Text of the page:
I always give it a few months. I was there myself at one point. Real life has a way of laughing at our paradigms. Sooner or later most people find that the spiritual life is not produced through the A + B = C path. When this happens – when their expectations are not met – they not only give up on the form, but they get discouraged thinking it is the fault of the principles. In other words, if fasting every third week and practicing the Lectio Divina every morning does not fulfill the hyped expectations, then it is both prayer and self-discipline that failed, not my legalistic structure. This is wrong. Prayer is indispensable. Properly understood and practiced, fasting strengthens the will and tests commitment. Bible meditation is our food. But a one-size-fits-all pattern for practice quickly becomes empty spiritual calories that can make us malnourished.
3. It can hinder the spontaneous nature of the Spirit’s movements.
I know of some people who need to practice the spiritual discipline of taking a break from their spiritual routine. In weight training, one of the worst things you can do is to get stuck in a routine for too long, because our muscles get used to the same things over and over again. Things need to be changed up from time to time. We call this “shocking” the muscles. Some of us need our spiritual muscles shocked. For some, spiritual routines are the enemy of growth. Our habits become enshrined and untouchable. To break this routine causes us to be down, discouraged, and feeling like our spiritual equilibrium is off. What we often don’t realize is that these routines are actually controlling our person more than the Spirit of God. “The wind blows where it wills, so it is with the Spirit of God.” The Holy Spirit is faithful, but does not always follow our calendars.
When we attempt to structure our spiritual life, we can make the mistake of trying to twist the arm of God in our development. We don’t know exactly when or how God’s Spirit is going to move in our lives. We need to make sure that our mentality in spiritual formation does not create an implied path that God must follow. I fear that the mentality of this spiritual formation movement implicitly leans in such a direction. It is not unlike the dark side of the charismatic movement where a theology of expectation can get in front of God. Unfortunately (and fortunately!), God does not check our calendars to see when he is going to make his moves in our lives. His grace is the controlling force and it knows how to get the job done better than our routine.
4. It can be a replacement for trust, belief, and faith.
I think we can often mistake busyness for belief. In other words, we often think that if we are doing enough stuff, then we must believe in what we are doing. This is not true. I have seen far too many people who go through the movements of spiritual disciplines precisely because they cannot find a foothold in their faith. They believe their actions can create belief or at least be a placeholder for it. Belief is the foundation for the action, not the other way around. While many in this movement place a strong emphasis on belief and the discipline of study, I find that as a whole, it serves in a very secondary capacity. This is unfortunate. One of the worst things we can do as Christians is give people an excuse for not examining the reality of their belief. Doing “things” is easy. Following steps and rules is a snap. Belief – true belief – is often hard.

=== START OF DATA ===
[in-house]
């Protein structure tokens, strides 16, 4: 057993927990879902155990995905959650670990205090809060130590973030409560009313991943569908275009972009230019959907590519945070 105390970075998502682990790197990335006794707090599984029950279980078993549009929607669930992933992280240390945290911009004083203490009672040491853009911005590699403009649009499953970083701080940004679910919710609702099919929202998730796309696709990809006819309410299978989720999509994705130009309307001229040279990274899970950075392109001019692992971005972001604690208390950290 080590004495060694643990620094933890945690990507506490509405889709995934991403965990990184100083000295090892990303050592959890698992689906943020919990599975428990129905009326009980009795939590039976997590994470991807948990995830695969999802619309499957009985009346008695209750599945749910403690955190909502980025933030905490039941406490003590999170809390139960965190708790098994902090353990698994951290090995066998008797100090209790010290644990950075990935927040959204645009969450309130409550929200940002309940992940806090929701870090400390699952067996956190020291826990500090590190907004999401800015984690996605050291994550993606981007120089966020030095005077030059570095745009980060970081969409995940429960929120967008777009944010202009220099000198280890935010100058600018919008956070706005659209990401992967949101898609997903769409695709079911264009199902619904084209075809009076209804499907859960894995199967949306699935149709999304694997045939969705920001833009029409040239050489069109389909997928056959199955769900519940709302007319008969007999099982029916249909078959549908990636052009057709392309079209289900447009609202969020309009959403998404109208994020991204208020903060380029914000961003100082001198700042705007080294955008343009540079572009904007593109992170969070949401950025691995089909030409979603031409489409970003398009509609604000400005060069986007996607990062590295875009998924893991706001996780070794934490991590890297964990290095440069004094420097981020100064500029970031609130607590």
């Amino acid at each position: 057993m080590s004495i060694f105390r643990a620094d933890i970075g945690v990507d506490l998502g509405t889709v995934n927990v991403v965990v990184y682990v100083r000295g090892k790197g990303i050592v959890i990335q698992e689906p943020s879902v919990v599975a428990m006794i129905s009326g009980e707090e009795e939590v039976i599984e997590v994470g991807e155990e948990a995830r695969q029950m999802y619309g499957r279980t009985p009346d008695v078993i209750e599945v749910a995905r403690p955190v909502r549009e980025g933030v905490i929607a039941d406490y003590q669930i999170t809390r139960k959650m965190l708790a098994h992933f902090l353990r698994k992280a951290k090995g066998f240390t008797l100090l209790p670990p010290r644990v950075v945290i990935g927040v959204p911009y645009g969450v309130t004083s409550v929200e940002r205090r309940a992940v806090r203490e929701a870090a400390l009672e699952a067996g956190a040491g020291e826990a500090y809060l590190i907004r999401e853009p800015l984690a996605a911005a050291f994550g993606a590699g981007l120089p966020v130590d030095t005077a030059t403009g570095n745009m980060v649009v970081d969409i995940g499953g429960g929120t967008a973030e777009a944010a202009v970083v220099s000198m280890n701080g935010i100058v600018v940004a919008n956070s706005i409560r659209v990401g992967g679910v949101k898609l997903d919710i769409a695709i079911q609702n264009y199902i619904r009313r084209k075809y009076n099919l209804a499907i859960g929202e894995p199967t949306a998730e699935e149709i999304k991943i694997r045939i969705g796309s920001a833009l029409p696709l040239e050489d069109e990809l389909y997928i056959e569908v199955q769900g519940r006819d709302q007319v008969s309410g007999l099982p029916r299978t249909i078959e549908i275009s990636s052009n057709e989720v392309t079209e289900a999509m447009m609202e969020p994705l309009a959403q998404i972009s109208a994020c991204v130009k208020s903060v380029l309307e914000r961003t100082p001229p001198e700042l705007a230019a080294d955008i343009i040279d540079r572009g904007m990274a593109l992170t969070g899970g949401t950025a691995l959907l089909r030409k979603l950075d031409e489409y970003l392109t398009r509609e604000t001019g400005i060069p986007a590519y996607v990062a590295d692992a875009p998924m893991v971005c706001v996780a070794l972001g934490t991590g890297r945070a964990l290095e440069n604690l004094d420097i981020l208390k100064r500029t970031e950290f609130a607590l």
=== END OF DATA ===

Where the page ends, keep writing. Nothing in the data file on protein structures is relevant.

However, I do need to mark what might be somewhat of an inconsistency in my thinking here. I do encourage people who are doubting to continue in their Christian routine, even though their beliefs are tipsy. However, I don’t think this is a permanent thing. Our beliefs should eventually reclaim their position as the guides of our lives, not our routines.
Talk to God, control your will, stay broken before God, and diligently search for truth. These are the principles. Even have a disciplined routine. Fast once a week, pray with arms in the air, repent to other people, get up early and meet our Lord, and meditate on the Psalms. When you do these things – however you do these things – Christ will be formed in you and others will see Christ in you. I promise. But, realize that there is not one path to Christ being formed in you and God will not be controlled by your structure. If you get this, then call it spiritual formation, Christian discipline, or whatever. In the end, it is the Christian life where he who is at work in you will perfect his work in you. Your spirit will be conformed.
My Facebook friend asked me yesterday “Why do some people hate the spiritual formation movement with such a passion?” I know those people. But they usually hate everything with the same passion. I don’t hate the Spiritual Formation Movement. I just think there are some red flags that we need to be aware of (and the organ draining that I experience is not really one of them!).
C. Michael Patton is the primary contributor to the Parchment and Pen/Credo House Blog. He has been in ministry for nearly twenty years as a pastor, author, speaker, and blogger.
Th.M. Dallas Theological Seminary (2001), president of Credo House Ministries and Credo Courses, author of Now that I’m a Christian (Crossway, 2014) Increase My Faith (Credo House, 2011), and The Theology Program (Reclaiming the Mind Ministries, 2001-2006), host of Theology Unplugged, and primary blogger here at Parchment and Pen. But, most importantly, husband to a beautiful wife and father to four awesome children. Michael is available for speaking engagements. He can be contacted at [email protected]